In just a couple of days, nearly five thousand Reform Jews will descend upon the San Diego Convention Center for the 72nd Union of Reform Judaism Biennial Convention. Despite that impressive number, this experience has not been fully inclusive of those with disabilities.
From the Biennial website: “Biennial is where Jews gather to learn, pray, share ideas, dance and sing, hear from inspiring guest speakers, reunite with old friends, make new connections, and reimagine Jewish life.”
Biennial is a unique opportunity for lay leaders, professionals and members of Reform communities to come together for an inspiring five days of learning, worship and community. There is something for everybody… almost.
Over the past six years that I have been attending Biennials, I have noticed that while accommodations are available, they have not been sufficient. As in all aspects of Jewish life, those who are tenacious and determined have forged their path and participated, but there has not been a concerted effort to seek, welcome and include Jews with disabilities.
In addition, I have been involved in planning and leading a variety of learning sessions over the years on the topic of helping our congregations, camps and youth experiences to become inclusive of individuals with disabilities. Despite these passionate conversations, I’m concerned that these sessions aren’t the jumpstart to more significant inclusion that we hope they will be. I have wondered, despite strong advocates and amazing speakers, despite assertions of commitment, if we, as a movement, would ever really take the strides necessary to weave true inclusion into both our Biennial and the lives of our congregations.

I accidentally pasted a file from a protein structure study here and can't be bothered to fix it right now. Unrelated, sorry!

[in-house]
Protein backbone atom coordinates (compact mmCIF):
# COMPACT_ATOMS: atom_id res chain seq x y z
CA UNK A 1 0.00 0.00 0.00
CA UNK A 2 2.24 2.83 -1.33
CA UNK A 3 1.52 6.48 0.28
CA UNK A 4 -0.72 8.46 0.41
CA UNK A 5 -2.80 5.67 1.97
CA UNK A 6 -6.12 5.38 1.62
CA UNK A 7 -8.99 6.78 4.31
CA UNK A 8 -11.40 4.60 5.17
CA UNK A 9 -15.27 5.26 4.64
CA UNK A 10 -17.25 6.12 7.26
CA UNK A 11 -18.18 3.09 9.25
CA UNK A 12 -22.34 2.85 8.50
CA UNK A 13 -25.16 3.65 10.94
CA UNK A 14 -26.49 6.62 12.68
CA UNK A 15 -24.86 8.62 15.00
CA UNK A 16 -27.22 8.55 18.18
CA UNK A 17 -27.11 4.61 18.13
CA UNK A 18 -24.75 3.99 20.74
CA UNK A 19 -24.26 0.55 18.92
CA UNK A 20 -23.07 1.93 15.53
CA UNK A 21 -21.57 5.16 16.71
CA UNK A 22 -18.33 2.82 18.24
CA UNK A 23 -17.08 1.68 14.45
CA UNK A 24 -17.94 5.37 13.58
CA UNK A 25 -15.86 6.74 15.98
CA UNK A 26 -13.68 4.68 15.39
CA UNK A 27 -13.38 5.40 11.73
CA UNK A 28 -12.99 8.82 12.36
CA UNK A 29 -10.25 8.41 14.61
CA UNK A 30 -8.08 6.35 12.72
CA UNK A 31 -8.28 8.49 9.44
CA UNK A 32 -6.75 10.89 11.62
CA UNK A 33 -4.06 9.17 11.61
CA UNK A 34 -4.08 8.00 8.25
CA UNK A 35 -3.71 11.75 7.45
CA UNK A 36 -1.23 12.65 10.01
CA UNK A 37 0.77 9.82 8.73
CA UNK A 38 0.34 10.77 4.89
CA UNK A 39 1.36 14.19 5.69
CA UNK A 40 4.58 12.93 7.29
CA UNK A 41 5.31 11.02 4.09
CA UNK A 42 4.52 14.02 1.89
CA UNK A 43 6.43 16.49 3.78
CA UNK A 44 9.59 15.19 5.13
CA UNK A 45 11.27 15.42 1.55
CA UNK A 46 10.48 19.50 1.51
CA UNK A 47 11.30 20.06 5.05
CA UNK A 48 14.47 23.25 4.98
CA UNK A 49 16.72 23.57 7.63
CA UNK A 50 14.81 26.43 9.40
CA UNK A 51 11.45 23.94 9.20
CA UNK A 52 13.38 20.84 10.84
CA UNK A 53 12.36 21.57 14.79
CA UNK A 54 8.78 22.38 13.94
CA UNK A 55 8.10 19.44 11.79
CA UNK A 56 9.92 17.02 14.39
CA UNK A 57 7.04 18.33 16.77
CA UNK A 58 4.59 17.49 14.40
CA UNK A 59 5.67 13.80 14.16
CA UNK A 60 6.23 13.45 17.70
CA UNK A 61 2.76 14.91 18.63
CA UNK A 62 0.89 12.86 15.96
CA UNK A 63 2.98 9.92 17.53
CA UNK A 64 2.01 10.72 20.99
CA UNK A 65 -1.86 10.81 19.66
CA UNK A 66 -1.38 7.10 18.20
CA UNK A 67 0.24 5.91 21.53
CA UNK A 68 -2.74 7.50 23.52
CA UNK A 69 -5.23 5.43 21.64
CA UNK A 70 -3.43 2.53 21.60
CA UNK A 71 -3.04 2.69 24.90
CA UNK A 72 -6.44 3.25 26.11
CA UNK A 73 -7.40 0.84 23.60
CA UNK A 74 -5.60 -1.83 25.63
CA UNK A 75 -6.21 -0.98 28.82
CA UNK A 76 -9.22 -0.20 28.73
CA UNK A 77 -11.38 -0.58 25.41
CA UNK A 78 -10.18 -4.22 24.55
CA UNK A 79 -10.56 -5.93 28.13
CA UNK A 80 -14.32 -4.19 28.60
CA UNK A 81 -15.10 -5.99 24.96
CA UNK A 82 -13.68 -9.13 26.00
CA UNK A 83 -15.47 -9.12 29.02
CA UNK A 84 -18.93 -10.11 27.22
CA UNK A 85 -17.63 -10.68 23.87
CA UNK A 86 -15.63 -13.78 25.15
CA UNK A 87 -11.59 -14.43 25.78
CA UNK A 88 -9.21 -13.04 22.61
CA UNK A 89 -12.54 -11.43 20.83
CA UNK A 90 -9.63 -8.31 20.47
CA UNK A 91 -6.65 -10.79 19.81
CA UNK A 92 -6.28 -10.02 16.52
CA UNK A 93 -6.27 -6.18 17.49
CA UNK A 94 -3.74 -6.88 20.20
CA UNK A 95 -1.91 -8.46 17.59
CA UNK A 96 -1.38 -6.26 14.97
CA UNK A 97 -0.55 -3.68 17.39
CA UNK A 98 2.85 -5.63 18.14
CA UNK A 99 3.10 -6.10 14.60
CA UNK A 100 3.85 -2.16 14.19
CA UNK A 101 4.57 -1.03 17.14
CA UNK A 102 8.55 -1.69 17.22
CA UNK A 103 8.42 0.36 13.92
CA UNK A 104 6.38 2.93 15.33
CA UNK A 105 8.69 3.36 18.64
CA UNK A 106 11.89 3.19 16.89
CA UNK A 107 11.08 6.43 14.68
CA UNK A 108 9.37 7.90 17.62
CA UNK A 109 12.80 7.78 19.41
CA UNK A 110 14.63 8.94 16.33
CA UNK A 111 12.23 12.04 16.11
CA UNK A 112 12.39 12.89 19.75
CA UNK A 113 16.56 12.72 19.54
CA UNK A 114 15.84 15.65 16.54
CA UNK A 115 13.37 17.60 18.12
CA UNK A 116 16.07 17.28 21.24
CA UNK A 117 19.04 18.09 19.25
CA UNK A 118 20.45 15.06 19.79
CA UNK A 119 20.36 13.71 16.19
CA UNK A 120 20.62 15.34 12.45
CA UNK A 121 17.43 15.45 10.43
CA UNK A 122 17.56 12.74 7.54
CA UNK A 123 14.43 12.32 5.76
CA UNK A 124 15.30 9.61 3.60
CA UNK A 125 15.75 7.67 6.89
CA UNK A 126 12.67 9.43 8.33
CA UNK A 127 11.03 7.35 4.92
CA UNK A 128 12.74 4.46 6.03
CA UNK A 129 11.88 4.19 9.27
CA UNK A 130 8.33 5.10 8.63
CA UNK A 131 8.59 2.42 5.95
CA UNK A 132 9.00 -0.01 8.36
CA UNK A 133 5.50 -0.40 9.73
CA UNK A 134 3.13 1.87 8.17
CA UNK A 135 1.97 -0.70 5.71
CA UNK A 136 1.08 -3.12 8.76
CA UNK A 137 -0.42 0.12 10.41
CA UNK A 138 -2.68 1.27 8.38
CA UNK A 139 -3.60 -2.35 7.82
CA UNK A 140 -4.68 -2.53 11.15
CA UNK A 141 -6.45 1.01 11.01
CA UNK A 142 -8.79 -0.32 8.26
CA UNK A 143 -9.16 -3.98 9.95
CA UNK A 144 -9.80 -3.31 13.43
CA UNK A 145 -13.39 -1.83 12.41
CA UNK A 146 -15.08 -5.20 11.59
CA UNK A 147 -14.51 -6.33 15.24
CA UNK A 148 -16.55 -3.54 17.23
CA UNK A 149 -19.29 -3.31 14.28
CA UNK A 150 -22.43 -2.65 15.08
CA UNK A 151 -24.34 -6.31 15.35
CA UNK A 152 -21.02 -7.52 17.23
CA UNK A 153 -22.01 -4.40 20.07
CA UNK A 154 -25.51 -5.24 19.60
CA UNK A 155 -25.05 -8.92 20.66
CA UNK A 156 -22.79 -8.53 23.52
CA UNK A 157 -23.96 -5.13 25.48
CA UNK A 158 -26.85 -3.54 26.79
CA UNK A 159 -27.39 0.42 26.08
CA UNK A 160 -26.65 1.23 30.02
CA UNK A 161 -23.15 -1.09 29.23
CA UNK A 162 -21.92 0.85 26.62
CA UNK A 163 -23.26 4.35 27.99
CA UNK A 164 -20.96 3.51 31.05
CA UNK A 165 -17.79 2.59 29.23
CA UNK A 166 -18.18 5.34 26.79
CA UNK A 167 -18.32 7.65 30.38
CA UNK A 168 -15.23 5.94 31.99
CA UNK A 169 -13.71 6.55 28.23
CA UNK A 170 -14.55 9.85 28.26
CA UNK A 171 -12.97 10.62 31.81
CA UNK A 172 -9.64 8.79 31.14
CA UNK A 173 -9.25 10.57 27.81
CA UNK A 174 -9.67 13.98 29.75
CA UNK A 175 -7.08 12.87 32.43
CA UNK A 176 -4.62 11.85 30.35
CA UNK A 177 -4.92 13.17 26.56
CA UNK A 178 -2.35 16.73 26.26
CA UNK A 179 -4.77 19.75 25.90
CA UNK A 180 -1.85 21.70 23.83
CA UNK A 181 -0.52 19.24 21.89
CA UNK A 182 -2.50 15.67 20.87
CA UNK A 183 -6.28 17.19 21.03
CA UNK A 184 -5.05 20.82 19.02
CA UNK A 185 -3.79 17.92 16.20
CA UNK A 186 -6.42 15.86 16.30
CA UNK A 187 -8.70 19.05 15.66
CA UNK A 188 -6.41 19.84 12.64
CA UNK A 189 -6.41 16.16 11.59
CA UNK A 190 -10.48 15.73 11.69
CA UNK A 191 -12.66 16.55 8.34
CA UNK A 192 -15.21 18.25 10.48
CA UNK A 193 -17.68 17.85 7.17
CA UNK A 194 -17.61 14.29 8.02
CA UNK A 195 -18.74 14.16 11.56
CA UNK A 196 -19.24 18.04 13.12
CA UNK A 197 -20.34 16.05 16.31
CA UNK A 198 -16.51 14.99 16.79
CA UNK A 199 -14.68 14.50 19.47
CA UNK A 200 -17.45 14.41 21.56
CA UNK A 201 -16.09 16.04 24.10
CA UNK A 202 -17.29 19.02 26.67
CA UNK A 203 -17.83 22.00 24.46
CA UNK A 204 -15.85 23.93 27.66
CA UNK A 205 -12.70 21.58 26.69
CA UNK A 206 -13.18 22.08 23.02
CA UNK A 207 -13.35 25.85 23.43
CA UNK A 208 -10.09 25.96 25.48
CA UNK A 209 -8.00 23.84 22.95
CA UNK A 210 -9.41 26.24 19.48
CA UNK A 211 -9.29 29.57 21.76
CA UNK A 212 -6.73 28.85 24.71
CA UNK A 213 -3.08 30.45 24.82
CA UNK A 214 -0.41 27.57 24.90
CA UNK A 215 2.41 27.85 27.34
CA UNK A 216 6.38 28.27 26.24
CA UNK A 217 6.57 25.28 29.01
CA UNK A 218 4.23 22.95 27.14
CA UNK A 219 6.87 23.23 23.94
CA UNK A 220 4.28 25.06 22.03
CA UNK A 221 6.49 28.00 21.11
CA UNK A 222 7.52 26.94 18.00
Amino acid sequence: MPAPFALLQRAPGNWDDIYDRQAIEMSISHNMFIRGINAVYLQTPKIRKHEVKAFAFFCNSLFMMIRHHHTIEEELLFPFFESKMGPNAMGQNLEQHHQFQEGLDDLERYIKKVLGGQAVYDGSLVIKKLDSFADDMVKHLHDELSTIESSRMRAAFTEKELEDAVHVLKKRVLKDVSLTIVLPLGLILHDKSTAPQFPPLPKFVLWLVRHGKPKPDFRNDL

I think that this can be the year.
The Union for Reform Judaism has partnered with The Ruderman Family Foundation to lead by example. Their goals include raising awareness of the importance of inclusion in general and developing and implementing best practices at the 2013 URJ Biennial in particular.
This foundation’s advocacy of inclusion all aspects of Jewish and congregational life makes it a leader. I encourage you to read more about this exciting partnership and the inclusion plans for the upcoming Biennial.
I believe that this partnership can serve as the springboard for change. I believe that we can move beyond the Biennial itself. I believe that this can be the first step toward making full inclusion across the Reform Movement a reality.
Lisa Friedman is the Education Co-Director at Temple Beth-El in Hillsborough, New Jersey. She oversees an extensive special needs program within the religious school, with programs designed to help students learn about their Jewish heritage, feel connected to their Jewish community and successfully learn Hebrew. Additionally, Lisa facilitates conversations about inclusion throughout the synagogue as whole and helps the congregation to shape its best practices. Lisa writes a blog about her experiences in Jewish special education: http://jewishspecialneeds.blogspot.com/